41. Voice of Reason says:

    I came across this site in my process of due diligence before ordering. The last time I came across such an out cry against something like this; it was a product now supported by the Canadian Government as an over the counter aid against cancer. The product’s name is Essiac. Yet, the US government still does not support it and still insists it is quackery. I do not know if this product is garbage or not. But, I can not help but wonder just like I did with Essiac which I took and still take for my skin cancer (it really works) that even with someone getting people together to put false testimonies up on a site like Amazon that if it was garbage the negative reviews would clearly outway the positive ones over time. It just makes me wonder!

  42. skeptvet says:

    Well, the first issue is whether the fact that past therapies which have been viewed critically or skeptically and then turned out to have value is a reason to be less skeptical or critical of this or other new ideas. I would argue it does not. Skepticism and a call for high-quality evidence to back up claims is a necessary part of separating the true from the false, the safe and effective from the useless and dangerous. Thos things which pass this test and turn out to truly be safe and effective are only proven to be so by virtue of having been challenged. And let’s not forget that the vast majority of suggested therapies, both conventional and alterative, fail and are forgotten, so the exceptions are less appropriate for establiising a rule than the usual cases.

    As far as essiac, the fact that the Canadian government allows it to be identified as safe and effective is,, frankly, pretty useless. They do the same for homeopathy, which is unquestionably ineffective, and many other such therapies. The decision how to regulate something is based on politics, not science, and if people wan something, even if it isn’t actually good for them, politicians are generally obliged to let them have it. That’s how democracy works, for better and for worse.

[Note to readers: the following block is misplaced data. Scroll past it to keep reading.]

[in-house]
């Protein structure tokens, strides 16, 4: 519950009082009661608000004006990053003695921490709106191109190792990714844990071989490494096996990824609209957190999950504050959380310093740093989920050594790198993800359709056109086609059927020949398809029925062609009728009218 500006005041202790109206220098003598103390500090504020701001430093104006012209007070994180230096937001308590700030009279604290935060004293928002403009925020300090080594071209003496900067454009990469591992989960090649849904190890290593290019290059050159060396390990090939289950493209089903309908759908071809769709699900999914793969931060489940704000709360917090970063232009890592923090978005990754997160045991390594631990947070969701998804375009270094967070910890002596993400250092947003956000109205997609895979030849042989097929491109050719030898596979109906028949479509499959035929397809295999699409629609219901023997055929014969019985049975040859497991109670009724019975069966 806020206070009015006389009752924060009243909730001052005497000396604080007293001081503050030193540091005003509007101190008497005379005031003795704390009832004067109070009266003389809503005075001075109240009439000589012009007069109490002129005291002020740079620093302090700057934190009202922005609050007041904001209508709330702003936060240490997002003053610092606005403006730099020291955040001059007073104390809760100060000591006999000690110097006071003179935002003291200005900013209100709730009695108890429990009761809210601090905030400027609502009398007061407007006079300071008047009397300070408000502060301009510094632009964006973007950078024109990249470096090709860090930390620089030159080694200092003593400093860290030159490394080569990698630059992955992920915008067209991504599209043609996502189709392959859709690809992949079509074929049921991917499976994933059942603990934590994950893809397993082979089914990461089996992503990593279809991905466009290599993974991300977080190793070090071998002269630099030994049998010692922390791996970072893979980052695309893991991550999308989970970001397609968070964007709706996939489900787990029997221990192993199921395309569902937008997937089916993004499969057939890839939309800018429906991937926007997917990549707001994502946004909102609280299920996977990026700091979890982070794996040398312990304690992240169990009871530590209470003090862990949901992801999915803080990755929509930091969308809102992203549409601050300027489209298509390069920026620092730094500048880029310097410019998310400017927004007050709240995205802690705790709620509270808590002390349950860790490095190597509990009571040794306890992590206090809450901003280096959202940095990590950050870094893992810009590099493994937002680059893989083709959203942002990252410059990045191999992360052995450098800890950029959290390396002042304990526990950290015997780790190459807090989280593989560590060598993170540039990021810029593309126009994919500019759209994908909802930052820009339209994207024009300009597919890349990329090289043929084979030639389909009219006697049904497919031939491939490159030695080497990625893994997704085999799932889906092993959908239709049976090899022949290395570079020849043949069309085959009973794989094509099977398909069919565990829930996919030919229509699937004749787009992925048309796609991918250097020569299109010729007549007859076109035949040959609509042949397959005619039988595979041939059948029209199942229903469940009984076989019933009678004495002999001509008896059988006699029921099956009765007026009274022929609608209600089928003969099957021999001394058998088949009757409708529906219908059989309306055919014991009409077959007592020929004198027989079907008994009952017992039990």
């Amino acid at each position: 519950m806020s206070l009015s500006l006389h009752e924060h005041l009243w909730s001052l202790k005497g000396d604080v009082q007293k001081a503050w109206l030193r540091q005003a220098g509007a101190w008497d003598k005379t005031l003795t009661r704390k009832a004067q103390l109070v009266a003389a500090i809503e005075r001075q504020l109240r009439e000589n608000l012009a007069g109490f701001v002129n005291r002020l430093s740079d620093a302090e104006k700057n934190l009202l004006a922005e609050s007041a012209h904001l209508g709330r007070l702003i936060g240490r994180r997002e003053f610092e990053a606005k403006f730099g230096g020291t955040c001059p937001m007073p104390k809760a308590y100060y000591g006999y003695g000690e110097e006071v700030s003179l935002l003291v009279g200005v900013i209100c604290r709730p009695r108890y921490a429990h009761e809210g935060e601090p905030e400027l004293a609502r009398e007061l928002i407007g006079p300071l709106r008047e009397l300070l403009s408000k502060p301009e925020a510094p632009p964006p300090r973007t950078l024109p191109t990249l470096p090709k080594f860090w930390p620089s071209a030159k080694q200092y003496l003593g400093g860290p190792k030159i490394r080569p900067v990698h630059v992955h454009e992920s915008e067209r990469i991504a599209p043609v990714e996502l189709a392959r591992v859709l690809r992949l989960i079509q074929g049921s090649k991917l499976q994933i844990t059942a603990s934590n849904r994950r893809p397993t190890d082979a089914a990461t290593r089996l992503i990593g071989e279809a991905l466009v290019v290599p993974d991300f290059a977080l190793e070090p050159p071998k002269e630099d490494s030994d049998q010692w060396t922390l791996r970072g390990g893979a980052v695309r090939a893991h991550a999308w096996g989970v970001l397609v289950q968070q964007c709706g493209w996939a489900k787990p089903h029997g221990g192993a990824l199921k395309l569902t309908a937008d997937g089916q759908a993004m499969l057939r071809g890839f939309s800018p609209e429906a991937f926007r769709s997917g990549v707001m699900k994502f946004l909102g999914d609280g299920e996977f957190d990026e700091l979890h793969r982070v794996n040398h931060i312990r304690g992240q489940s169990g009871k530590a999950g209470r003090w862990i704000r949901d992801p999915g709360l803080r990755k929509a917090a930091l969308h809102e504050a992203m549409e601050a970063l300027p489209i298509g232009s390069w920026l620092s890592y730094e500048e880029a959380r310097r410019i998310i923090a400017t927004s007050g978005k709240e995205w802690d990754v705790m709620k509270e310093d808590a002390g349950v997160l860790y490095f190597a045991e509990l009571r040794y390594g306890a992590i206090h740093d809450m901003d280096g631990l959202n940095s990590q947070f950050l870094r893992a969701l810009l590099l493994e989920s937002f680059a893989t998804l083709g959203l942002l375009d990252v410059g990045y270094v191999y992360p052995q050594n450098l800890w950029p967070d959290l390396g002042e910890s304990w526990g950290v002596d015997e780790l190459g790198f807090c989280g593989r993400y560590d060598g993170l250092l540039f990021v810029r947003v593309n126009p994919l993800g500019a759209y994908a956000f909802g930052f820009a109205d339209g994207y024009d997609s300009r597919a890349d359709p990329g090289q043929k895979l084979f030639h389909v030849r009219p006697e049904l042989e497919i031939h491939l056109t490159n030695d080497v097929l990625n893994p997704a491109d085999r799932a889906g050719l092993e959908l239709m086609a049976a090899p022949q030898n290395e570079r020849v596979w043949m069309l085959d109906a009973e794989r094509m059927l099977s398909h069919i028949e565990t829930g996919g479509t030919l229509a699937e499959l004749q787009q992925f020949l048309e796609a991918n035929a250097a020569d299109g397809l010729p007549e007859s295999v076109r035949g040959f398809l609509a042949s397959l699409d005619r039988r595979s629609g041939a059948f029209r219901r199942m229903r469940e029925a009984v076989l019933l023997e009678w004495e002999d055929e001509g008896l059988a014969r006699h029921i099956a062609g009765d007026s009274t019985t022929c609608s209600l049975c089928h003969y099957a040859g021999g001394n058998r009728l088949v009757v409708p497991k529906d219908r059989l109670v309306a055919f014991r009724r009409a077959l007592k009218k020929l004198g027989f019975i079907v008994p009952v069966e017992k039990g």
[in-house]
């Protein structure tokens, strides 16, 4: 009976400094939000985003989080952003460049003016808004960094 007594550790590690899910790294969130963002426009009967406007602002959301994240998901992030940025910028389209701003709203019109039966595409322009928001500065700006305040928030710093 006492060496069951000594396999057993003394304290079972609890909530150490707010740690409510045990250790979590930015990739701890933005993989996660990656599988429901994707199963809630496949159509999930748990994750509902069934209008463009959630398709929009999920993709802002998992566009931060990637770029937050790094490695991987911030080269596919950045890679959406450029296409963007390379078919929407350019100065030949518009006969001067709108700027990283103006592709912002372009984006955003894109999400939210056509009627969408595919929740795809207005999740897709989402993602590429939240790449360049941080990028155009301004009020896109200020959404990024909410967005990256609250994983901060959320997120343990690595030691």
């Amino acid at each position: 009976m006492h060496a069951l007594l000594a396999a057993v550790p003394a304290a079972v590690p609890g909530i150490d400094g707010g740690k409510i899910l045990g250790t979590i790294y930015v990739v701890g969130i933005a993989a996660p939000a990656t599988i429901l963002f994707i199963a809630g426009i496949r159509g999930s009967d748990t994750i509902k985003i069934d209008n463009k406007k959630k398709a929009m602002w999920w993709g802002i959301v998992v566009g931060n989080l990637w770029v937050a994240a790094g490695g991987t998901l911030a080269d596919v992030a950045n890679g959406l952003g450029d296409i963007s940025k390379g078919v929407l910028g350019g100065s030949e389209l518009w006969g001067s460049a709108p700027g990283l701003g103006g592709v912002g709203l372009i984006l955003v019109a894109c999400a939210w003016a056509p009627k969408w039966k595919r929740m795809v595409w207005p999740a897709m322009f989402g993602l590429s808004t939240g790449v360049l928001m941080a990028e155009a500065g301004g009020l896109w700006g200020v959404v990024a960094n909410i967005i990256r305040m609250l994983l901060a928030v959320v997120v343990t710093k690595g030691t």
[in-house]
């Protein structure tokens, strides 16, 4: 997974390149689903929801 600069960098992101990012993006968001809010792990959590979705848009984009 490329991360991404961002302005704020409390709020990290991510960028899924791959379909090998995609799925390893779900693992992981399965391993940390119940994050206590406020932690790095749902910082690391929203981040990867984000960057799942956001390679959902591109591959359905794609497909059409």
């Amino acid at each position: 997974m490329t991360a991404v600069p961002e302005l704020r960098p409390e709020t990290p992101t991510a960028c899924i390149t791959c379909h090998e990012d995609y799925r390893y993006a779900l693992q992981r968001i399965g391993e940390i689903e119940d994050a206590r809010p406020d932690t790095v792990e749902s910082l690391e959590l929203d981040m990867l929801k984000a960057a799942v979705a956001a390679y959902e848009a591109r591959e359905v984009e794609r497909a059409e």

In any case, the evidence for and against Doble Helix water is what it is, and how other unrelated rpoducts have been judged in the past isn’t really relevant to the truth about this.

  43. Radarvision says:

    I have enjoyed reading all of the above comments with great interest on the diversification of attitude and passion. I think that some people like to be “mismatchers” because they enjoy the fired up response their comments solicit.

    Nuf-said on that mmmmm. I have personally been taking the Double Helix Water in various quantities per gallon of distilled water to check for myself how it can improve my health. As well the cream rubbed into numerous spots of concern on my body.